I’m not the only one who’s been taken by the beauty of sandhill cranes. “[Their] call evokes a sense of wilderness. It transports you to a different time and place,” says Carl Schroeder, a board member of the Wisconsin Society for Ornithology.
But where some see beauty and wilderness, others see these birds as a nuisance and economic liability. Last October, Wisconsin state senators proposed SB 620, a bill that would require the state Department of Natural Resources to establish a hunting season for sandhill cranes. The bill’s supporters say sandhill cranes cause trouble for Wisconsin farmers by damaging crops. Conservation groups, like the Wisconsin Society for Ornithology, oppose the bill, saying it could be disastrous for Wisconsin’s population of greater sandhill cranes.
Like wolves in the state, sandhill cranes have entered the crosshairs of hunting lobbyists as the migratory bird’s numbers have recovered in recent decades. A century ago, sandhill cranes were on the brink of extinction. By the 1930s, hunting and habitat destruction had almost eliminated sandhill cranes from Wisconsin. By this point, breeding sandhill cranes had disappeared from many other states along the migratory bird’s Mississippi and Atlantic flyways, which comprise the eastern population of greater sandhill cranes.
Over time, federal protection via laws like the Migratory Bird Treaty Act and other conservation efforts saved the sandhill crane. Today, killing sandhill cranes is illegal, except when the bird gets into trouble with farmers.
In Wisconsin, farmers can acquire a federal permit to hunt sandhill cranes that destroy crops. Each spring, farmers lose crops to cranes that feed on sapling plants. In 2019, for instance, Wildlife Services in Wisconsin received 162 complaints regarding sandhill crane damage to crops, with reported damages estimated at $1.2 million. According to the United States Department of Agriculture, during spring a single sandhill crane can eat 400 kernels of corn per day. It would take only three days for a flock of 100 birds to eat the equivalent of an 8-acre field, that’s 240,000 kernels of corn. Todd Schaller, vice president of the Wisconsin Waterfowl Association, which supports the bill, says around 1,000 cranes are “removed through depredation” in Wisconsin each year. However, according to the University of Wisconsin-Extension, there is no existing research that shows that these hunting permits are effective at controlling crop damages.
Some researchers have tried to promote non-lethal approaches to deterring sandhill cranes from crop fields. One method is the use of a nontoxic chemical called Avipel. Germinating corn treated with Avipel becomes distasteful to sandhill cranes and encourages the bird to pick another source of food, like waste corn or insects. Research has shown that the cost of using Avipel is only 10 percent of the damage costs of an untreated field.
SB 620 would introduce a fall sandhill crane hunting season — adding to a list of other proposed bills known as the “sporting freedom” package that aims to deregulate hunting and wildlife management in Wisconsin. Hunter Nation, the lobbying group that has been loud in Wisconsin’s wolf hunt debates, has worked closely with the state’s Republican senators to introduce these bills.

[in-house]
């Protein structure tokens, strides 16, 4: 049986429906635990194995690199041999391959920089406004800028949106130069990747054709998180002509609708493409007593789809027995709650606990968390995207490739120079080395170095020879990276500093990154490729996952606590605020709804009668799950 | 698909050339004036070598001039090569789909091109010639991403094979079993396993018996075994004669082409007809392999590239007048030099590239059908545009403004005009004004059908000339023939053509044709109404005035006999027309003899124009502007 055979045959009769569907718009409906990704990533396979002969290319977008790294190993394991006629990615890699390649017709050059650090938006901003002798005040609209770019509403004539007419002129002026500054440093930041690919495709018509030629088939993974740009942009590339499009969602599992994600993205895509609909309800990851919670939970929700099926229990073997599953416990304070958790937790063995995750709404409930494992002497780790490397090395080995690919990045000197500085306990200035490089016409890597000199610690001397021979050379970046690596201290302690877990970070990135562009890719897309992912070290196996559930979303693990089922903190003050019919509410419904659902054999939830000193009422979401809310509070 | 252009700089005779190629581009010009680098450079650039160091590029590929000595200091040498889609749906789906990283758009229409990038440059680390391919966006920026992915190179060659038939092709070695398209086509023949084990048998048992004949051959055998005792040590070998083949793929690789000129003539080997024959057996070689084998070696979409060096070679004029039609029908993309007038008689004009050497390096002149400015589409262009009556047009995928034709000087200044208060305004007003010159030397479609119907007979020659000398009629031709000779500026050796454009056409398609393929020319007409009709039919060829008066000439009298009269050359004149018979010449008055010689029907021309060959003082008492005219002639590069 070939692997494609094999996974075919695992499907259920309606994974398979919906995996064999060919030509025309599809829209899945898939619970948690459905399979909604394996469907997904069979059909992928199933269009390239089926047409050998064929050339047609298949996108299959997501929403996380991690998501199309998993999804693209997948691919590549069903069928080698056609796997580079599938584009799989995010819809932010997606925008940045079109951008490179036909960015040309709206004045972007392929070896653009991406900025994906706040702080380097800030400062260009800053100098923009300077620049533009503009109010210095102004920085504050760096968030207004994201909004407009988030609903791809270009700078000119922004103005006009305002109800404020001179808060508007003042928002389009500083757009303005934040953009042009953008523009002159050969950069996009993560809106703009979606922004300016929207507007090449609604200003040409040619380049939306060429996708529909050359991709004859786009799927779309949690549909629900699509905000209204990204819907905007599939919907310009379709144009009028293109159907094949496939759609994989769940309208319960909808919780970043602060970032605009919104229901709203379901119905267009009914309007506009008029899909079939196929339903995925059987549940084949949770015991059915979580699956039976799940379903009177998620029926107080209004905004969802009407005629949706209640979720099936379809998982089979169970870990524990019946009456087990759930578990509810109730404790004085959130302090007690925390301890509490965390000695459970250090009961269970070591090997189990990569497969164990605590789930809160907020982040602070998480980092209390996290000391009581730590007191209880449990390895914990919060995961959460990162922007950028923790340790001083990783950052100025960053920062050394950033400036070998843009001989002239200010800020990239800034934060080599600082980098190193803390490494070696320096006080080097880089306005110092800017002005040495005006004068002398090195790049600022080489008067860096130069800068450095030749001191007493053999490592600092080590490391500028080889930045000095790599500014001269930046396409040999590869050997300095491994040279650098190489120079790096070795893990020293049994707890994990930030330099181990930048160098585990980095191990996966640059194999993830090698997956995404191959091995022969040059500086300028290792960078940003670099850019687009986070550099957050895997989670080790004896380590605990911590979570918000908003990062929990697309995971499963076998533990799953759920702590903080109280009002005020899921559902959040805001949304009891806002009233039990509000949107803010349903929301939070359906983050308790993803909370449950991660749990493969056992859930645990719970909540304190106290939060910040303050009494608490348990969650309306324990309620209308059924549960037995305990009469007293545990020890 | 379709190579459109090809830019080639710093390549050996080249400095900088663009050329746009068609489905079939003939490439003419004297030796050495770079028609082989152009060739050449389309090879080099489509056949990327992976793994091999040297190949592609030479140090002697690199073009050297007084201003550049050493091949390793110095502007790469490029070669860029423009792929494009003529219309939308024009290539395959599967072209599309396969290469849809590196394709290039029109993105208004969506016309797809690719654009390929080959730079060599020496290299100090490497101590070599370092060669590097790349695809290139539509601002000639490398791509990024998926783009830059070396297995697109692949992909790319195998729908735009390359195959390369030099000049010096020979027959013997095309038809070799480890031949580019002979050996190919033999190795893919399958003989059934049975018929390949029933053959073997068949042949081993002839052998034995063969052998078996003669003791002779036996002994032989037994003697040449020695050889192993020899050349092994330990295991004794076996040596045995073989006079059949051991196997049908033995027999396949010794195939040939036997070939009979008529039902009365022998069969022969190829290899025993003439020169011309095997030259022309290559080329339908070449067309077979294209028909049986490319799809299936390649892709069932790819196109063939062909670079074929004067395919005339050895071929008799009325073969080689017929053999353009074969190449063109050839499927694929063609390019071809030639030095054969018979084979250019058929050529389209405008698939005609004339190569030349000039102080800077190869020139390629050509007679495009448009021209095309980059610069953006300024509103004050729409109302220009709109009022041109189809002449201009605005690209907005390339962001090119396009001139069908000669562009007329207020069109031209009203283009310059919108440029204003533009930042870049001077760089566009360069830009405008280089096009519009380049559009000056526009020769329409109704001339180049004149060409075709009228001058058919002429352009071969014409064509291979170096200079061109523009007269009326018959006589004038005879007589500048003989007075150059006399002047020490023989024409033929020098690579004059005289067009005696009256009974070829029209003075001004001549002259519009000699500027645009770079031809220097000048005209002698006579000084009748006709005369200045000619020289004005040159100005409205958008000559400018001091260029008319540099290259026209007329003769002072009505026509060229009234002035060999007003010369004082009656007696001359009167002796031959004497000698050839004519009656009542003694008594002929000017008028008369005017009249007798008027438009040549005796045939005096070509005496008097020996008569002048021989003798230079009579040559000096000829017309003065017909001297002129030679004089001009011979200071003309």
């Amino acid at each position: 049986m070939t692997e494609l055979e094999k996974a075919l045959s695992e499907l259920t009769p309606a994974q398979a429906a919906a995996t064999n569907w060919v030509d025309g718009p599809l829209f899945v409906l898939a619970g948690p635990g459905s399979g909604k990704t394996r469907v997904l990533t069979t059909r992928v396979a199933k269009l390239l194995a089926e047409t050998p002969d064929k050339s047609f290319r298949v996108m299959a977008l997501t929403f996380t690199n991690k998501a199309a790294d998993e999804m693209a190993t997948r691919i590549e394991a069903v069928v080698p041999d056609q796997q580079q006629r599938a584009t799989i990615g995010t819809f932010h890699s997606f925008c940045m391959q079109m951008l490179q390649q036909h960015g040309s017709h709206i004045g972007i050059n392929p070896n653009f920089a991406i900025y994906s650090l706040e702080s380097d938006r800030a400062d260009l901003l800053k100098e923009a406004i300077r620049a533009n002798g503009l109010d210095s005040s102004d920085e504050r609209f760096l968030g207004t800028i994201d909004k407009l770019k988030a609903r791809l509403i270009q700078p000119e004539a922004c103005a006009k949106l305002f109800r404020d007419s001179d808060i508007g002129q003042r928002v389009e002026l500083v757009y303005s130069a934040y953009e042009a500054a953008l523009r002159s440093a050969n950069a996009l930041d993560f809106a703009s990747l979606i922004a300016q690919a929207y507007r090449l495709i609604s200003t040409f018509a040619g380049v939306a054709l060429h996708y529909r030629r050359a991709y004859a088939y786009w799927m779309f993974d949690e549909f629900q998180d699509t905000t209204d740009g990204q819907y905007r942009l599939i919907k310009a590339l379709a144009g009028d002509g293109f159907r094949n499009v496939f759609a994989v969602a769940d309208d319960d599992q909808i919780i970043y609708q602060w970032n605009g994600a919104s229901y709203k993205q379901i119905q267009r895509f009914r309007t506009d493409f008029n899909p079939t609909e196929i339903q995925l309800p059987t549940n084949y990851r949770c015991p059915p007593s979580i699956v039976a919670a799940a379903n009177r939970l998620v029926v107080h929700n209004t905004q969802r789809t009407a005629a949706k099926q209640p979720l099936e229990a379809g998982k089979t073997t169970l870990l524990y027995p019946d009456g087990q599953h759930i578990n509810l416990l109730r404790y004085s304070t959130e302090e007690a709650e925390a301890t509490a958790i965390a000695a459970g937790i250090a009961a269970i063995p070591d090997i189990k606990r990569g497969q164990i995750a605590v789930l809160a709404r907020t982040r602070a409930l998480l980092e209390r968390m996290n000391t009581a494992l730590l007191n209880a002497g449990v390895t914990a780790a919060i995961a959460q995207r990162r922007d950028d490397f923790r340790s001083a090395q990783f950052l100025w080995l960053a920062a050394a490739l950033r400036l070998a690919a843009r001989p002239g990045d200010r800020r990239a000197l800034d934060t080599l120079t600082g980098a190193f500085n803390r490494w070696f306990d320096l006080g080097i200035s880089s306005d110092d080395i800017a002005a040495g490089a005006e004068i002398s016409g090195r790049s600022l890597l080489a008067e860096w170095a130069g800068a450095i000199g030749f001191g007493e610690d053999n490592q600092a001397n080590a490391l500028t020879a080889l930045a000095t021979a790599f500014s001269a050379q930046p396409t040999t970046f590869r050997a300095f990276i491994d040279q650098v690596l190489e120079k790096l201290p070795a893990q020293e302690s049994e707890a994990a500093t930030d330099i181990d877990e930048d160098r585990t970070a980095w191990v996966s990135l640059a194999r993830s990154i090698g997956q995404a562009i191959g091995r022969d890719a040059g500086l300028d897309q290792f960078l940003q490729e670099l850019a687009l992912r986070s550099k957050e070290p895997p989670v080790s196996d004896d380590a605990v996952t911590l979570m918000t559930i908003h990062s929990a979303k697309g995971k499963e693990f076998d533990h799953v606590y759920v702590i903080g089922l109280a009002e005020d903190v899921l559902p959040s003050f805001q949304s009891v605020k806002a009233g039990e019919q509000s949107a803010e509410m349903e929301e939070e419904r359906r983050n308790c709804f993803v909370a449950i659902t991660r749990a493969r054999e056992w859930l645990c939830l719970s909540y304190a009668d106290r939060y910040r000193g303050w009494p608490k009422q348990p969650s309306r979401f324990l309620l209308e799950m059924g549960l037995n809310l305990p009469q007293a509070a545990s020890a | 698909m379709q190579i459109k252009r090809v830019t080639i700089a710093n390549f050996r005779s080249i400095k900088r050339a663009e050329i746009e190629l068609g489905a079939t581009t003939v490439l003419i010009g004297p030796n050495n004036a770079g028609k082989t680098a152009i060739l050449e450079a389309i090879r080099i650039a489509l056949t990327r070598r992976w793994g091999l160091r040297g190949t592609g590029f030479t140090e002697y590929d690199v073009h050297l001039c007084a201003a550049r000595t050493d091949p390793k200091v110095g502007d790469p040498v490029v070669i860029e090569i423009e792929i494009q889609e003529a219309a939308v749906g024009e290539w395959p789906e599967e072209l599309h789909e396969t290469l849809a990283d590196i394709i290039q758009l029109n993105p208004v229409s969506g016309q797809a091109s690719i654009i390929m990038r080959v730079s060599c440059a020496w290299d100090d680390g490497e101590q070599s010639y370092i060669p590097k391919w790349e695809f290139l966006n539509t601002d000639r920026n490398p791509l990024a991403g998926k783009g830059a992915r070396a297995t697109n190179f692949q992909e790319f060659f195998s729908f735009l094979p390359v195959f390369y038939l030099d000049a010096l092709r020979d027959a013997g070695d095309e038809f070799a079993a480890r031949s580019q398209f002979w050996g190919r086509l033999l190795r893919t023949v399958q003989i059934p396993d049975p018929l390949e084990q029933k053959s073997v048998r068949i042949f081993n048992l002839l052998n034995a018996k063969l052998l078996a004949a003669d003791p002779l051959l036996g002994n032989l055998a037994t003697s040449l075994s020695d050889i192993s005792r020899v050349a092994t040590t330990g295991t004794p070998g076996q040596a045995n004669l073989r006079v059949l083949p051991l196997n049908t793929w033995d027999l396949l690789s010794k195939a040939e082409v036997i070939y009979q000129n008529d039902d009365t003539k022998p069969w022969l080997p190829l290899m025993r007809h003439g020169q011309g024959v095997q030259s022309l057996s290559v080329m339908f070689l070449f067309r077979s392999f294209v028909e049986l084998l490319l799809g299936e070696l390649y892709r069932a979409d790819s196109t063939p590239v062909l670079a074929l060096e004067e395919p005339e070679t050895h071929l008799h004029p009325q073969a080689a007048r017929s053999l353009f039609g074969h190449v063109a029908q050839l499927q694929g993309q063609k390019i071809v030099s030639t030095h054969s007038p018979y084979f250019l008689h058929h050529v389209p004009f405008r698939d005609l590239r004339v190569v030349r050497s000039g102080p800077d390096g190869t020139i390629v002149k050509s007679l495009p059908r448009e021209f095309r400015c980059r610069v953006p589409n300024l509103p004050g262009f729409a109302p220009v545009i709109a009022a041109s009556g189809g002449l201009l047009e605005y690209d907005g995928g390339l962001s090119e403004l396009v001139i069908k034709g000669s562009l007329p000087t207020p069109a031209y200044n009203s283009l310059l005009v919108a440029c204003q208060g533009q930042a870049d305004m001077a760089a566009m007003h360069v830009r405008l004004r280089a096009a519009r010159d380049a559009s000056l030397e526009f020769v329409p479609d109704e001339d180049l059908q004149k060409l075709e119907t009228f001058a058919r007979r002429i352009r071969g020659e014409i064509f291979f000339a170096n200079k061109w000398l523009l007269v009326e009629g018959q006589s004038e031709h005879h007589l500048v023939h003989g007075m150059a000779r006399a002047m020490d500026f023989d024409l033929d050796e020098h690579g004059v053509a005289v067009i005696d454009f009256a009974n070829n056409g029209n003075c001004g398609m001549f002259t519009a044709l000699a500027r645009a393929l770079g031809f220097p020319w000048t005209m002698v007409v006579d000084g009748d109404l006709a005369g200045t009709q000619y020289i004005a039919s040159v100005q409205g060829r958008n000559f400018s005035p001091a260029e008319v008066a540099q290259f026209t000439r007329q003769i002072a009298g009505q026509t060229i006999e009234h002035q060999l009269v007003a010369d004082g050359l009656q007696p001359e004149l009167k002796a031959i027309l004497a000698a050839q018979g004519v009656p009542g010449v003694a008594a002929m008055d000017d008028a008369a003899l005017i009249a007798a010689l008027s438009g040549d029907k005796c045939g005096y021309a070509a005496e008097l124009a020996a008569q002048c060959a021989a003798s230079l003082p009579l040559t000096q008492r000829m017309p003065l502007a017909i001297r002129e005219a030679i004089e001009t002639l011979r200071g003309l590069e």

Wisconsin wouldn’t be the first state to hunt sandhill cranes. Seventeen states allow crane hunting, though mostly in the more populous mid-continent and Rocky Mountain sandhill crane populations. Three states that contain the eastern population currently have open seasons on cranes: Kentucky, Tennessee, and Alabama. Wisconsin is now in the running to be the fourth.
According to Kevin Kelly, chief communications officer for the Kentucky Department of Fish and Wildlife Resources, sandhill crane numbers continue to increase, even since the state’s first hunting season in 2011. Jamie Feddersen of the Tennessee Wildlife Resource Agency says that “complaints of crop damage have gone down” since Tennessee had its first season in 2013. Wisconsin lawmakers have taken these examples as signs of success.
However, conservationists and scientists in Wisconsin are not so sure. According to Schroeder, about two-thirds of the eastern population of sandhill cranes breed in Wisconsin. The state is also a staging area for cranes that migrate from Canada and other states around the Great Lakes.
Scientists and conservationists in the state say that they weren’t adequately consulted by the authors of SB 620. The website of the Wisconsin Society for Ornithology says that “even a carefully regulated autumn hunt would not be effective to cranes causing spring crop damage.” Advocates at the International Crane Foundation (ICF) fear that a hunting season in the eastern population’s core breeding grounds could significantly harm the crane population. Sandhill cranes reproduce slowly, with each pair producing a surviving hatchling about once every three years. The ICF is also concerned that hunters may accidentally kill endangered whooping cranes, which are often found with and can easily be identified as sandhill cranes.
Even as a hunter myself, I’m struck with obvious questions that Wisconsin’s lawmakers seem to be evading. Is hunting sandhill cranes truly science-based wildlife management? Is it an effective strategy, or even an ethical thing to do? Is this a bid to protect the animal — our sense of wilderness — or to protect crops, the economy?
At this point, it’s unclear when the state legislature plans to vote on the bill. But when that time comes, can all these questions be answered?